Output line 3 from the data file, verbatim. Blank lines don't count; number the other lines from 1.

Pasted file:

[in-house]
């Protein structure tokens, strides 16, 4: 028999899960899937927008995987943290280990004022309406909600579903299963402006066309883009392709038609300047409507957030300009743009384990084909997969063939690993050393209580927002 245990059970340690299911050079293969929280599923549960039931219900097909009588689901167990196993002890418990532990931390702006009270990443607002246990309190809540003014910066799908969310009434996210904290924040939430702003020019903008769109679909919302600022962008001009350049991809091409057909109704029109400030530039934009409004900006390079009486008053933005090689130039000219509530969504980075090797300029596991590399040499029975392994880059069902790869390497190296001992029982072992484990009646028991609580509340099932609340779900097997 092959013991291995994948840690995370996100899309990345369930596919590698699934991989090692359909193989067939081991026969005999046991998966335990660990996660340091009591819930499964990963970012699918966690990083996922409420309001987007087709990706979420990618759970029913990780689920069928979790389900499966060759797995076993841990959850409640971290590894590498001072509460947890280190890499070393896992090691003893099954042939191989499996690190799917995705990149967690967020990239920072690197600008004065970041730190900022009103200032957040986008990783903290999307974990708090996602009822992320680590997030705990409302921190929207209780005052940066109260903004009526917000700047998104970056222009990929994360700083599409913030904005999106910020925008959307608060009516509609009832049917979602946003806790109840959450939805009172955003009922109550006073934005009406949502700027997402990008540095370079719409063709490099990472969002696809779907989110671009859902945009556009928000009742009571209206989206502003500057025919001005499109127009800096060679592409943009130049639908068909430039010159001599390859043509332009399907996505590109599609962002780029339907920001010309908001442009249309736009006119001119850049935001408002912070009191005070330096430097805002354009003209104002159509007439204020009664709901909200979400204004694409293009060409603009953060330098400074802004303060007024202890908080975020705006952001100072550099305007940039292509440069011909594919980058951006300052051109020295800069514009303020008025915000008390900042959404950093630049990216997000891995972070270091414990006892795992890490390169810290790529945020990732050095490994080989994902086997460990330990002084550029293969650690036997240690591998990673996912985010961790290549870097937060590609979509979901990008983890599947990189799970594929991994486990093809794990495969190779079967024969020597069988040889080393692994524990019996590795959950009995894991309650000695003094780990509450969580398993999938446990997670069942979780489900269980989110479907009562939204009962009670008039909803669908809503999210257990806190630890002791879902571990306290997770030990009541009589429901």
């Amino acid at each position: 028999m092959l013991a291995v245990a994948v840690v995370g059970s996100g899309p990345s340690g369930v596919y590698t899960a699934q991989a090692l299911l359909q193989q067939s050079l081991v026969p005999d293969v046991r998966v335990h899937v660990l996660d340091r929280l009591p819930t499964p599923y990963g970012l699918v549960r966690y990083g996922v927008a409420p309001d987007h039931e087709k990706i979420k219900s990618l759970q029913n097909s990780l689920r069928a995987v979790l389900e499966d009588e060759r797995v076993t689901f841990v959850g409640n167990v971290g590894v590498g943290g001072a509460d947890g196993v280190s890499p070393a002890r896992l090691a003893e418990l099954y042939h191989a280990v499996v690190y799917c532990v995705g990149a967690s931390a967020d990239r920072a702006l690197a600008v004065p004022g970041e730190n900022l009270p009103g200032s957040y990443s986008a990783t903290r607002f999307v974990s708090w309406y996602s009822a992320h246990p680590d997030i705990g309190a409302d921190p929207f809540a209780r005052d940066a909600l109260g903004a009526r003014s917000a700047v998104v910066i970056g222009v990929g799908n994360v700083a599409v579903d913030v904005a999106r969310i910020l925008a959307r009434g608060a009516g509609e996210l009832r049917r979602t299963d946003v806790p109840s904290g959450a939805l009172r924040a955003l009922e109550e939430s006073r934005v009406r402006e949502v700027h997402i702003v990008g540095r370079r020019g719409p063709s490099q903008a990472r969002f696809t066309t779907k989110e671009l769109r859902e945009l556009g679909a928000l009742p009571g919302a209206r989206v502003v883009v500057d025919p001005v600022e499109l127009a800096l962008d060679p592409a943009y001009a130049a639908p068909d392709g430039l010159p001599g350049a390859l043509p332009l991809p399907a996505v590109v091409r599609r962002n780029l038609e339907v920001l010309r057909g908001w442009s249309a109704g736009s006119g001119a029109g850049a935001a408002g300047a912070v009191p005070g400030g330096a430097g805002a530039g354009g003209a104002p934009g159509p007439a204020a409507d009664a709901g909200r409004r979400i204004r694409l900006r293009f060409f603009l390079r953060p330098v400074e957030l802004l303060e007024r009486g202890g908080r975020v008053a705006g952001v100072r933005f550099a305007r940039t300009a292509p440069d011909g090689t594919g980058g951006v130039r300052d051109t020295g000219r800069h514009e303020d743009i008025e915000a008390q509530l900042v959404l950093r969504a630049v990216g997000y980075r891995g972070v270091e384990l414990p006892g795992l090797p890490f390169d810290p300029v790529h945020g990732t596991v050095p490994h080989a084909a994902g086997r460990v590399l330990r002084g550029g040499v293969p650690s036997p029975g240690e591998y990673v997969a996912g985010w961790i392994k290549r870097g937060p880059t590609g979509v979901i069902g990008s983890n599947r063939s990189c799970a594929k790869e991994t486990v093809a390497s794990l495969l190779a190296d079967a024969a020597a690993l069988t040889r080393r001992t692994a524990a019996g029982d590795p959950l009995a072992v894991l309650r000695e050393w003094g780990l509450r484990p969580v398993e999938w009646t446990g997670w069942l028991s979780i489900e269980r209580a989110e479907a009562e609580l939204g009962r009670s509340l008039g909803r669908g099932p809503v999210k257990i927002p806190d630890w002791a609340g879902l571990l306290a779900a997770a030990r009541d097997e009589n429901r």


């Amino acid at each position: 028999m092959l013991a291995v245990a994948v840690v995370g059970s996100g899309p990345s340690g369930v596919y590698t899960a699934q991989a090692l299911l359909q193989q067939s050079l081991v026969p005999d293969v046991r998966v335990h899937v660990l996660d340091r929280l009591p819930t499964p599923y990963g970012l699918v549960r966690y990083g996922v927008a409420p309001d987007h039931e087709k990706i979420k219900s990618l759970q029913n097909s990780l689920r069928a995987v979790l389900e499966d009588e060759r797995v076993t689901f841990v959850g409640n167990v971290g590894v590498g943290g001072a509460d947890g196993v280190s890499p070393a002890r896992l090691a003893e418990l099954y042939h191989a280990v499996v690190y799917c532990v995705g990149a967690s931390a967020d990239r920072a702006l690197a600008v004065p004022g970041e730190n900022l009270p009103g200032s957040y990443s986008a990783t903290r607002f999307v974990s708090w309406y996602s009822a992320h246990p680590d997030i705990g309190a409302d921190p929207f809540a209780r005052d940066a909600l109260g903004a009526r003014s917000a700047v998104v910066i970056g222009v990929g799908n994360v700083a599409v579903d913030v904005a999106r969310i910020l925008a959307r009434g608060a009516g509609e996210l009832r049917r979602t299963d946003v806790p109840s904290g959450a939805l009172r924040a955003l009922e109550e939430s006073r934005v009406r402006e949502v700027h997402i702003v990008g540095r370079r020019g719409p063709s490099q903008a990472r969002f696809t066309t779907k989110e671009l769109r859902e945009l556009g679909a928000l009742p009571g919302a209206r989206v502003v883009v500057d025919p001005v600022e499109l127009a800096l962008d060679p592409a943009y001009a130049a639908p068909d392709g430039l010159p001599g350049a390859l043509p332009l991809p399907a996505v590109v091409r599609r962002n780029l038609e339907v920001l010309r057909g908001w442009s249309a109704g736009s006119g001119a029109g850049a935001a408002g300047a912070v009191p005070g400030g330096a430097g805002a530039g354009g003209a104002p934009g159509p007439a204020a409507d009664a709901g909200r409004r979400i204004r694409l900006r293009f060409f603009l390079r953060p330098v400074e957030l802004l303060e007024r009486g202890g908080r975020v008053a705006g952001v100072r933005f550099a305007r940039t300009a292509p440069d011909g090689t594919g980058g951006v130039r300052d051109t020295g000219r800069h514009e303020d743009i008025e915000a008390q509530l900042v959404l950093r969504a630049v990216g997000y980075r891995g972070v270091e384990l414990p006892g795992l090797p890490f390169d810290p300029v790529h945020g990732t596991v050095p490994h080989a084909a994902g086997r460990v590399l330990r002084g550029g040499v293969p650690s036997p029975g240690e591998y990673v997969a996912g985010w961790i392994k290549r870097g937060p880059t590609g979509v979901i069902g990008s983890n599947r063939s990189c799970a594929k790869e991994t486990v093809a390497s794990l495969l190779a190296d079967a024969a020597a690993l069988t040889r080393r001992t692994a524990a019996g029982d590795p959950l009995a072992v894991l309650r000695e050393w003094g780990l509450r484990p969580v398993e999938w009646t446990g997670w069942l028991s979780i489900e269980r209580a989110e479907a009562e609580l939204g009962r009670s509340l008039g909803r669908g099932p809503v999210k257990i927002p806190d630890w002791a609340g879902l571990l306290a779900a997770a030990r009541d097997e009589n429901r």